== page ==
Ahhh summertime, the most anticipated of all the “times”, when the days get longer and the skirts get shorter. Having literally felt the weight of Autumn through Spring, it’s great to welcome back the plus 25 degrees and infinite sunshine. I equate the beginning of summer with the return of the token loud and obnoxious terrasse patron who believes that every drink is a drinking game and seeing my neighbour retying his canoe on top of his car everyday after having being untied everynight, by the neighbourhood kids.
But above all summer equals BARBECUE.
When I found out that Portuguese barbecue broke out in TMR, I took this news as serious as old ladies respect the “Limit 3 per customer” sign at Pharmaprix. The Town of Mont-Royal isn’t necessarily the first place I’d think of when picturing a hot and happening new bistro, so I didn’t believe it and had to see it for myself. I was told about it a while ago and just never had the chance to go until the other day. Like most of my recent discoveries, I went in hoping it would surprise me, I walked in and said out loud, I hope you impress me, and “Galo” did.
Galo is nestled in between the local florist and someone’s driveway in a residential neighbourhood. I don’t know how people sleep around here when their senses are being seduced by the smell of barbeque. Upon walking in the restaurant, even walking within 20 feet of the front door, you can literally lick sauce in the air. Just keep your mouth open and let the dewy drops of olive oil collect on your tongue. The menu comprises of typical Portuguese barbeque delights such as meat. Meat, served with meat, garnished with meat with meat on top of meat, next to meat and at an extra fee you can have a side of rice instead of fries.
We were told by our waitress that everything fresh and that the Chefs visit the markets everyday and that nothing is frozen, from the chorizo to the fish. We wanted to maximize the spread and variety so we ordered a mixed meat plate and mixed seafood plate.
All meals come with *one* dinner roll per person – which we found out later that there was a 60 cent charge per additional roll. Nothing special, it was bread.
Meals are started with a salad as well, which is, let’s face it, for physiological purposes only. After eating the amount of preceding meat, you’re going to need a kick start to get it moving through your system. If you’re going to eat here, you know that carnage will be eaten by the plate fulls and vegetables will just be an insult to your colon.
The mixed seafood plate – which consisted of grilled squid, shrimps and a whole sardine. Whole sardine means that there’s bones in the fish with the head on, as opposed to the boneless and headless kinds that swim around, so be comfortable with the fact of manipulating a fish carcass on your plate.
There was a little ‘Je ne sais quoi” about the fries, they were sweet to the taste and crunchy to the bite. Despite the fact that they were a greasy and marvelous – which in some weird way, I felt that the fries NEEDED to be greasy – they managed to work well with the seafood. The squid was cooked perfectly. They were crunchy and NOT RUBBERY. There isn’t anything worse than feeling like you’re chewing on a mouth full of extension cord.
The mixed meat plate, which comprised of a spicy chorizo, pork chop and half a friggin’ chicken. Both plates came in a one or two person option where both plates would be doubled in portion (duh).
The Chorizo was just enough spicy.
The chicken was perfectly grilled. White meat (not my meat of preference) was still moist and tender. I’ll admit it’s really tough to find properly grilled chicken that’s still juicy and not dry like a summer day in Africa.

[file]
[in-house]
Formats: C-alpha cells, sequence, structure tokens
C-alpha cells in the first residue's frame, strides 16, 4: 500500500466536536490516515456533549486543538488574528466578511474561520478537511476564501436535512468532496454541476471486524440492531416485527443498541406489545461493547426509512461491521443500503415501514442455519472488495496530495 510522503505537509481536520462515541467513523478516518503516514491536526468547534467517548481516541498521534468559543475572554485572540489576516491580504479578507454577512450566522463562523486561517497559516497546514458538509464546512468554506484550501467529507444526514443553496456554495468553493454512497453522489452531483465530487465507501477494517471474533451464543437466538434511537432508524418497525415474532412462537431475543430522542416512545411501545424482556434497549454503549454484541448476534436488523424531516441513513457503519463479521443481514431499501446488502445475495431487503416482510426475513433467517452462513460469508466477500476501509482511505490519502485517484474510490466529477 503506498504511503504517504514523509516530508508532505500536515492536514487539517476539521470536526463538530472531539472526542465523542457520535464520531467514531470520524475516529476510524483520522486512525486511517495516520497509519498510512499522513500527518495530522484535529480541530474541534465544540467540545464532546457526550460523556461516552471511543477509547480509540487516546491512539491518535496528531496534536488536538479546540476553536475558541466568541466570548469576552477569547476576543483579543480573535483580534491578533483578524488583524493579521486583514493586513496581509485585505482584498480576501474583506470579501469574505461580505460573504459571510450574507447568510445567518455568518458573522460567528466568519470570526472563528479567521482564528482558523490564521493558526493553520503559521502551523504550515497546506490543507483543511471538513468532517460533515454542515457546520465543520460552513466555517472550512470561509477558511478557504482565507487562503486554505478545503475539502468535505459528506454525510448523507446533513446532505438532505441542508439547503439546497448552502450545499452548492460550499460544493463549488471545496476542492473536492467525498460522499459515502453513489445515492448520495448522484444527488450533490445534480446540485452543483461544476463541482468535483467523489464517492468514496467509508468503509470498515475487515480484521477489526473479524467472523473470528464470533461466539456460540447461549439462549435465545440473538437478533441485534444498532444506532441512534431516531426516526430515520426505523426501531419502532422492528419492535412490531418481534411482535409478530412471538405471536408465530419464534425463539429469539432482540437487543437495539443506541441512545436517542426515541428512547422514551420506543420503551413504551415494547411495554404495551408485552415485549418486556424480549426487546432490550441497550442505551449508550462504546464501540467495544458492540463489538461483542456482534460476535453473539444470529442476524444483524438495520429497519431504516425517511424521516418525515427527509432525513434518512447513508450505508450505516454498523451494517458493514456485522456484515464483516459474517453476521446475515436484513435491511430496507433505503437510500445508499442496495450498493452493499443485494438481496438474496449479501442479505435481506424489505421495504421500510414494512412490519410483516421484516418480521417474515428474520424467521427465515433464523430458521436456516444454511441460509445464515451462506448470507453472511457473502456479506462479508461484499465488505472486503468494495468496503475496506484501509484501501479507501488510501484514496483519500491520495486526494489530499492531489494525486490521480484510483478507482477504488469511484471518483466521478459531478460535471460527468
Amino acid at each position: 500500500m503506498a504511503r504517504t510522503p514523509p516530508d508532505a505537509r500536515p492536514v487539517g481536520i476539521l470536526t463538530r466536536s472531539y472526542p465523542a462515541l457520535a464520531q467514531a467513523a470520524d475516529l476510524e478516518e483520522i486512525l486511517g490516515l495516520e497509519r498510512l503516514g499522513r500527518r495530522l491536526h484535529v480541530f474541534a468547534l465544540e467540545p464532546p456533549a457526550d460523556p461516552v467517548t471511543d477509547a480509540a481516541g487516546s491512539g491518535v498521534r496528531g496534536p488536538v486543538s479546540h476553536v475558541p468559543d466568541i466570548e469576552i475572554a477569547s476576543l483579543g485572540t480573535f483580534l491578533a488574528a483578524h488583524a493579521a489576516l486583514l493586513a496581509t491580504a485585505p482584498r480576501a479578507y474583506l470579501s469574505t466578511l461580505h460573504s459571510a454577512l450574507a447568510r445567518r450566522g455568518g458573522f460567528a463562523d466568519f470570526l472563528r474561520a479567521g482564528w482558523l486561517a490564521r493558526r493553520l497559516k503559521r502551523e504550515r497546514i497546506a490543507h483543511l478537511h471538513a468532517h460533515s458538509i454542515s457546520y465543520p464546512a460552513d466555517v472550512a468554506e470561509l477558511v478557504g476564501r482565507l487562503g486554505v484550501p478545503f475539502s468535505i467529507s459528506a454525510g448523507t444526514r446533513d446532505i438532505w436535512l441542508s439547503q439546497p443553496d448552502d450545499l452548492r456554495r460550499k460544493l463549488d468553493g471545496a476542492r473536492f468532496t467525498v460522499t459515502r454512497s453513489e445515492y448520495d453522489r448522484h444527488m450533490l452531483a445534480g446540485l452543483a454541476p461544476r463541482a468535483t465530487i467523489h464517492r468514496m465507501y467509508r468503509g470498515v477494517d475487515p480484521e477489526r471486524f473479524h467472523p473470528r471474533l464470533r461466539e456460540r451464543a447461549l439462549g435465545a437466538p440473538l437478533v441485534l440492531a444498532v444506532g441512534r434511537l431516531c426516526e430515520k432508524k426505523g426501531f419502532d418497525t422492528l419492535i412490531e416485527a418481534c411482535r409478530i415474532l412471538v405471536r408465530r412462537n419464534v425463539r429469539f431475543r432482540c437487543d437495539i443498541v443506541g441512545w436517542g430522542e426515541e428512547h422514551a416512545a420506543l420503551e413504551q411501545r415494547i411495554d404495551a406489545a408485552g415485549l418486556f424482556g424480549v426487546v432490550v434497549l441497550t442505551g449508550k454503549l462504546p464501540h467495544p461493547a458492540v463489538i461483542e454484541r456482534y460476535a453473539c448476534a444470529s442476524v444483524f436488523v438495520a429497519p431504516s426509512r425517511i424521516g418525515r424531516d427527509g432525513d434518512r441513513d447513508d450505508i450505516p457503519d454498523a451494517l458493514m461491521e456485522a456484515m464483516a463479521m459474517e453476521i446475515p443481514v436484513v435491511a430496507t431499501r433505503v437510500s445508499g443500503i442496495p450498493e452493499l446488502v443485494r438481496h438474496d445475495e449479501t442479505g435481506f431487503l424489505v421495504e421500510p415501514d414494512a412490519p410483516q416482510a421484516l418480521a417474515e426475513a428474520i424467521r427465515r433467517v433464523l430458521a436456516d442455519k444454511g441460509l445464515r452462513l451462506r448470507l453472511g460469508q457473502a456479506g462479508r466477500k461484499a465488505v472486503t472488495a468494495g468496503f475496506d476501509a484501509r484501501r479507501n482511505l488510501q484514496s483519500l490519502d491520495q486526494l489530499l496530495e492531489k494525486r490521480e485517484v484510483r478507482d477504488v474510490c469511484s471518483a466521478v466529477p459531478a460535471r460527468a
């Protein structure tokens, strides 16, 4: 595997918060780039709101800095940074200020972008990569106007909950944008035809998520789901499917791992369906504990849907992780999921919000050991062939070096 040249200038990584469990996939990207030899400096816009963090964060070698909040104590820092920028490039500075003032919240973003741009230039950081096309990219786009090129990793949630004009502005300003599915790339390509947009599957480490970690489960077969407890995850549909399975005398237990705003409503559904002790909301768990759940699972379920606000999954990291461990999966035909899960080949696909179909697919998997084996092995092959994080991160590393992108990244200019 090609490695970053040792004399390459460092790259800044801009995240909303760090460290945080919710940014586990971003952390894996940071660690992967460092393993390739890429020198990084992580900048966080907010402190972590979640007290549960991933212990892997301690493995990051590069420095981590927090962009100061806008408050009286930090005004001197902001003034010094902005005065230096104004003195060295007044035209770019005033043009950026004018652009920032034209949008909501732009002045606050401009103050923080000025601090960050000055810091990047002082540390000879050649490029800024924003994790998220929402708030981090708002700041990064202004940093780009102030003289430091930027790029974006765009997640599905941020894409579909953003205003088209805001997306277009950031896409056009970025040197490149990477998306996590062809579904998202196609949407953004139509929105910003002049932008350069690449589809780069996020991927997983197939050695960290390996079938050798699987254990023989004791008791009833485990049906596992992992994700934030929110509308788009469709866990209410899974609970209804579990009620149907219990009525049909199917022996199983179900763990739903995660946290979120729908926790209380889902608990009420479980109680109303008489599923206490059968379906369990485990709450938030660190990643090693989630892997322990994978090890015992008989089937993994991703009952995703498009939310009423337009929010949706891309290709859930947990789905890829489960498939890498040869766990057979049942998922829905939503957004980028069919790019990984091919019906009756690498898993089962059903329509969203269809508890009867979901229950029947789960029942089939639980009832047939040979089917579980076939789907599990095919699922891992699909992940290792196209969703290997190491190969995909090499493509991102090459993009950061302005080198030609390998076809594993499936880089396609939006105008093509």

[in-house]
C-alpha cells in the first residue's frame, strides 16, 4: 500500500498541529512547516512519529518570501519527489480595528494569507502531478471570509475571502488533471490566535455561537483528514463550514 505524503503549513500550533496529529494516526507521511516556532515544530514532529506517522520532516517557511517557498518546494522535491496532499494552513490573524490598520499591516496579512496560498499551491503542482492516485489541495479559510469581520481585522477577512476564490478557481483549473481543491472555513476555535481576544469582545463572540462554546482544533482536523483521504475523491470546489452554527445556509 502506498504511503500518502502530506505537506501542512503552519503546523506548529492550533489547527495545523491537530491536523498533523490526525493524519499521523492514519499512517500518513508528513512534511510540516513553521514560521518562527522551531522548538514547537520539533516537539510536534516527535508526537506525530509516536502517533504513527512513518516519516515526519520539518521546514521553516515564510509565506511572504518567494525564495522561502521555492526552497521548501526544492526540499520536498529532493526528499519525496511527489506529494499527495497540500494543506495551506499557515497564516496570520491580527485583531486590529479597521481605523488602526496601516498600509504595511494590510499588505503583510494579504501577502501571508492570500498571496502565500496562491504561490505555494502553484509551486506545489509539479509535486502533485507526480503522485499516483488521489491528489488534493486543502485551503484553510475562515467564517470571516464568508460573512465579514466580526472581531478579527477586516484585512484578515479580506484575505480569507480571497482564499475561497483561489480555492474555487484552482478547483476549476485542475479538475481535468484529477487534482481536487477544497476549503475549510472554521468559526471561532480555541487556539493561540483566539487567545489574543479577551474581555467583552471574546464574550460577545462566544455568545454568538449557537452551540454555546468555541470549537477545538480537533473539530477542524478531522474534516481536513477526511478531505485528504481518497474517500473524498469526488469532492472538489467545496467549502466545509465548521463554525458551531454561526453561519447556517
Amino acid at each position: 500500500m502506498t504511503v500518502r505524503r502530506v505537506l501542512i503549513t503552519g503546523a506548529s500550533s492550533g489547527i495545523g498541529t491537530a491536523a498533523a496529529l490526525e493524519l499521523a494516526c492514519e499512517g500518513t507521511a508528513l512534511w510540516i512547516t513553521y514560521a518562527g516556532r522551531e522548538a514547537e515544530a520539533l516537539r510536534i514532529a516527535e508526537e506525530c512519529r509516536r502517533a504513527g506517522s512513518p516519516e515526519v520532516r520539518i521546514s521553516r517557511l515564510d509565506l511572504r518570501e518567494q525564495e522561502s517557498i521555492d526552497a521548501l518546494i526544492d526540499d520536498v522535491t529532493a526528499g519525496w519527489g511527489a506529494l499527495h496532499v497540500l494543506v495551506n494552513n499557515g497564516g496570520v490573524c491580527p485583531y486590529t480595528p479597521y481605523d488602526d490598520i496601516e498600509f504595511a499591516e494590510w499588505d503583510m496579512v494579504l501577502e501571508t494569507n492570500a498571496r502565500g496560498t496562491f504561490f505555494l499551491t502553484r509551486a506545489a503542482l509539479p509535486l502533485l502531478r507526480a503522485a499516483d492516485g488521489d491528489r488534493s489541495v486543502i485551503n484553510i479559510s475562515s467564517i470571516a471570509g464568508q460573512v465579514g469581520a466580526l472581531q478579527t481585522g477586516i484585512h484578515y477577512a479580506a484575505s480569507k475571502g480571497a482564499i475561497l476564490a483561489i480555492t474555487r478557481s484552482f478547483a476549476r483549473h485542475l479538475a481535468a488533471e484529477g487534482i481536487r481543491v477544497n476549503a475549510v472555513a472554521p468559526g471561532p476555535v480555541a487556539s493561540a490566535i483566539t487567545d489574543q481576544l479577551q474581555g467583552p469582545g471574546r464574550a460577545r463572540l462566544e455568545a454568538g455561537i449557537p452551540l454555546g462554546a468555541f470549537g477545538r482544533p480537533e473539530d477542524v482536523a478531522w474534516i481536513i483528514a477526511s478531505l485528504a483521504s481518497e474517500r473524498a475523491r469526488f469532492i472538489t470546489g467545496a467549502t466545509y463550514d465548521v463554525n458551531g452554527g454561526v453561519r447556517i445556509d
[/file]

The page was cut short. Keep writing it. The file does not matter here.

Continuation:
After the gluttony, we managed to save room for dessert, how that happens with barbeque, I have no idea. Usually in the presence of people cooking with fire, our neanderthalic instincts are summoned and we prepare to engorge ourselves with as much kill as we can. In another time, dessert would have comprised of wild-berries and ticks out of each other’s back-hair.
The name of this dessert escapes me. I was told the literal translation of it was “Cream from the Sky”.. yeah, make your own jokes.
It was made with fresh cream, tea biscuits soaked in espresso and topped with strawberries. A Portuguese tiramisu of sorts… A Portuguesesu if you will. I suggested this name to the waitress which she answered with a hearty laugh. Judging by this, she either thought I was an idiot or that was the kind of laugh she’ll have on the way to the bank by copyrighting this name.
We also ordered an egg-tart, which should not be confused with the Chinese version. It doesn’t look too pretty on the outside when it’s served up on the plate topped off with cinnamon. On the outside it’s charred from being heated up on the grill but on the inside it’s bursting with thick and creamy delicious egg custard. The Portuguese version is like the Amy Winehouse of the egg-tarts, it’s black and dirty and weathered and gross on the outside, but that crazy bitch sure can sing.
This is how it’s done.
I know the idea of being situated next to a geriatric lawn bowling league isn’t as appealing as the hustle and bustle of the trendier strip of St. Laurent, but Galo stands strong on its own. The only stain they have is the lackluster performance of some of the wait staff. Almost being knocked in the head twice with a table stand by the a busboy moving a table, and staring at me blankly like I looked like his mother in a swimsuit when I asked for water, decor and food make up for it. The waitresses were knowledgeable and very helpful when asked about items on the menu. So if you’re looking for a change of pace and relish FREE PARKING, Galo, you know, is the place to go, yo.
Happy St. Jean everyone! Party responsibly! Celebrate St. Jean the Baptist by passing out on Labatt and waking up to someone hosing you down in the front lawn of someone you know! YESSIR!